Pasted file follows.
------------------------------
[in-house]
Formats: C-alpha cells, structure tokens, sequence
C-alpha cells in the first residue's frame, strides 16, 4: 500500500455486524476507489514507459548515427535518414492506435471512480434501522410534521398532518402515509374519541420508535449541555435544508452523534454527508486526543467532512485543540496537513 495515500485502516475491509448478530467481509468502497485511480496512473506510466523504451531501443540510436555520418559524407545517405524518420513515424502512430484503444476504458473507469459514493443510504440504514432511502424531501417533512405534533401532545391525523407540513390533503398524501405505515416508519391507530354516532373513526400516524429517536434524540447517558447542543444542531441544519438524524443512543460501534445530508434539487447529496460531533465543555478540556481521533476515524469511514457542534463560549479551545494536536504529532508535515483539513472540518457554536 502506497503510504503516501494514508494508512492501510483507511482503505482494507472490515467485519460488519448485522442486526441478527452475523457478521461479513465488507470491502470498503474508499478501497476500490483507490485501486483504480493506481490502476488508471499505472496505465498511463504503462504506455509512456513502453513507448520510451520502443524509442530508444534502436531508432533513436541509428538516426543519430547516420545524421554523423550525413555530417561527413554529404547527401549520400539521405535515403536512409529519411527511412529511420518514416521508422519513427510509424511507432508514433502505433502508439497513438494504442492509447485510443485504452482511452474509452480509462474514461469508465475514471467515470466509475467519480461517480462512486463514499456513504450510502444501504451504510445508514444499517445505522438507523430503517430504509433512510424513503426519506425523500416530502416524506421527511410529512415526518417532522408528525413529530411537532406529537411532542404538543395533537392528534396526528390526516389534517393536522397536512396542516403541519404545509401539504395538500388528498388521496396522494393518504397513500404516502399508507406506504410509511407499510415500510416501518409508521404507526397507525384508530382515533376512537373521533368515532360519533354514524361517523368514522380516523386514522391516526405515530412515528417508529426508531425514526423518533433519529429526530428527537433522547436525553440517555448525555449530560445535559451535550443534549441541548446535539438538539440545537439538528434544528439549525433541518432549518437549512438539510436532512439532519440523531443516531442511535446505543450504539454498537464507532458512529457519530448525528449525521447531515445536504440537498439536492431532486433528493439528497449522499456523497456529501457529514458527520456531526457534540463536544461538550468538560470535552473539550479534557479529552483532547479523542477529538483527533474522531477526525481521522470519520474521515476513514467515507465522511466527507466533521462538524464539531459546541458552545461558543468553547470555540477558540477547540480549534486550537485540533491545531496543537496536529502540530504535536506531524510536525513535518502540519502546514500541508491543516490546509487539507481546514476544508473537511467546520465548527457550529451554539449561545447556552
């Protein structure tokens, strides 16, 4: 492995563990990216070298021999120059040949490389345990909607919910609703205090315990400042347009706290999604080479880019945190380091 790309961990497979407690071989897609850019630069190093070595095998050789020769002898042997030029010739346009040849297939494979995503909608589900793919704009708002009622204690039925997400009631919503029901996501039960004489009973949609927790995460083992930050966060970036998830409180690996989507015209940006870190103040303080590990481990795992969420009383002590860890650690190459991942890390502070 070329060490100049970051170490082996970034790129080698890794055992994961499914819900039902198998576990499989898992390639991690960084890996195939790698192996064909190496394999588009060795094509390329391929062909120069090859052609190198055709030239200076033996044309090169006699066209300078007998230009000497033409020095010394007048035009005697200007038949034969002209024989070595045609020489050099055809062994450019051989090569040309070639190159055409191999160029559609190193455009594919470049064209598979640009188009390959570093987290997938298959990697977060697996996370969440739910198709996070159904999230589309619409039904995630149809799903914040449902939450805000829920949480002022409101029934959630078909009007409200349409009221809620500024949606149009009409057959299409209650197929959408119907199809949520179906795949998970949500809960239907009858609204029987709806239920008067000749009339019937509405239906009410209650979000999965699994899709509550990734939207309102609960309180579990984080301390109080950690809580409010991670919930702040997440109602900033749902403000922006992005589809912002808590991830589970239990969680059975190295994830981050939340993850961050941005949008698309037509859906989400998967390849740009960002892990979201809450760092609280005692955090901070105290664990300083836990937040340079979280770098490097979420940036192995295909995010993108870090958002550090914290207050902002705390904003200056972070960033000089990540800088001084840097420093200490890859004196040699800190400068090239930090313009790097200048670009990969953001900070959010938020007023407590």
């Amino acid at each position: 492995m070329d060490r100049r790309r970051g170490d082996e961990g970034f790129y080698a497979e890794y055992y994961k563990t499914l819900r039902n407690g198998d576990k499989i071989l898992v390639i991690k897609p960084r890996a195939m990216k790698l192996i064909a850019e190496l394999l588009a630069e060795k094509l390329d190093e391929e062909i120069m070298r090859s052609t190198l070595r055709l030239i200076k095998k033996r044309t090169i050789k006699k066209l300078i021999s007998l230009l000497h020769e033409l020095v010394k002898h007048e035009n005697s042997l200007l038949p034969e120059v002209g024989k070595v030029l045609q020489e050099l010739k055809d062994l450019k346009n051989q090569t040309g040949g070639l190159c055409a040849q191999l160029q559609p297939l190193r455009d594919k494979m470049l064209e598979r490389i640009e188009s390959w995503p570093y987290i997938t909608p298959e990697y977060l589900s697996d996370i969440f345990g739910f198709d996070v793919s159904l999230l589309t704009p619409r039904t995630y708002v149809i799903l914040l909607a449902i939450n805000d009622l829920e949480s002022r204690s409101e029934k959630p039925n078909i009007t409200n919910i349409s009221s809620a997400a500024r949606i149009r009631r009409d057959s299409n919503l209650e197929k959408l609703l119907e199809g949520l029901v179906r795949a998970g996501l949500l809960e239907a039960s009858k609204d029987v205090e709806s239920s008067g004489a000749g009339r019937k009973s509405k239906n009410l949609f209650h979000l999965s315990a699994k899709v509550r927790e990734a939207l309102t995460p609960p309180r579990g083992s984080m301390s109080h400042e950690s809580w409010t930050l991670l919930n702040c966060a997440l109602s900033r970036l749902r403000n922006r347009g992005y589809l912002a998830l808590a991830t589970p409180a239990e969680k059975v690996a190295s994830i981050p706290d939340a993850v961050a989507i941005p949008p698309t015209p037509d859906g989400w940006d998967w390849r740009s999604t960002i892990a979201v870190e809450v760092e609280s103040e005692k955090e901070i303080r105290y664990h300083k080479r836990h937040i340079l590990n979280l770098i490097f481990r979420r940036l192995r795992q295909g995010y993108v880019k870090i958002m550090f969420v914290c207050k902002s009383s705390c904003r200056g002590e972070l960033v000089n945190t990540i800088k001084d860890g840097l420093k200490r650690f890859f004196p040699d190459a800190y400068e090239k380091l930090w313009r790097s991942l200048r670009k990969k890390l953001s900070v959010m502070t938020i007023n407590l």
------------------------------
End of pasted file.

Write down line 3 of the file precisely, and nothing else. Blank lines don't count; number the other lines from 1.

C-alpha cells in the first residue's frame, strides 16, 4: 500500500455486524476507489514507459548515427535518414492506435471512480434501522410534521398532518402515509374519541420508535449541555435544508452523534454527508486526543467532512485543540496537513 495515500485502516475491509448478530467481509468502497485511480496512473506510466523504451531501443540510436555520418559524407545517405524518420513515424502512430484503444476504458473507469459514493443510504440504514432511502424531501417533512405534533401532545391525523407540513390533503398524501405505515416508519391507530354516532373513526400516524429517536434524540447517558447542543444542531441544519438524524443512543460501534445530508434539487447529496460531533465543555478540556481521533476515524469511514457542534463560549479551545494536536504529532508535515483539513472540518457554536 502506497503510504503516501494514508494508512492501510483507511482503505482494507472490515467485519460488519448485522442486526441478527452475523457478521461479513465488507470491502470498503474508499478501497476500490483507490485501486483504480493506481490502476488508471499505472496505465498511463504503462504506455509512456513502453513507448520510451520502443524509442530508444534502436531508432533513436541509428538516426543519430547516420545524421554523423550525413555530417561527413554529404547527401549520400539521405535515403536512409529519411527511412529511420518514416521508422519513427510509424511507432508514433502505433502508439497513438494504442492509447485510443485504452482511452474509452480509462474514461469508465475514471467515470466509475467519480461517480462512486463514499456513504450510502444501504451504510445508514444499517445505522438507523430503517430504509433512510424513503426519506425523500416530502416524506421527511410529512415526518417532522408528525413529530411537532406529537411532542404538543395533537392528534396526528390526516389534517393536522397536512396542516403541519404545509401539504395538500388528498388521496396522494393518504397513500404516502399508507406506504410509511407499510415500510416501518409508521404507526397507525384508530382515533376512537373521533368515532360519533354514524361517523368514522380516523386514522391516526405515530412515528417508529426508531425514526423518533433519529429526530428527537433522547436525553440517555448525555449530560445535559451535550443534549441541548446535539438538539440545537439538528434544528439549525433541518432549518437549512438539510436532512439532519440523531443516531442511535446505543450504539454498537464507532458512529457519530448525528449525521447531515445536504440537498439536492431532486433528493439528497449522499456523497456529501457529514458527520456531526457534540463536544461538550468538560470535552473539550479534557479529552483532547479523542477529538483527533474522531477526525481521522470519520474521515476513514467515507465522511466527507466533521462538524464539531459546541458552545461558543468553547470555540477558540477547540480549534486550537485540533491545531496543537496536529502540530504535536506531524510536525513535518502540519502546514500541508491543516490546509487539507481546514476544508473537511467546520465548527457550529451554539449561545447556552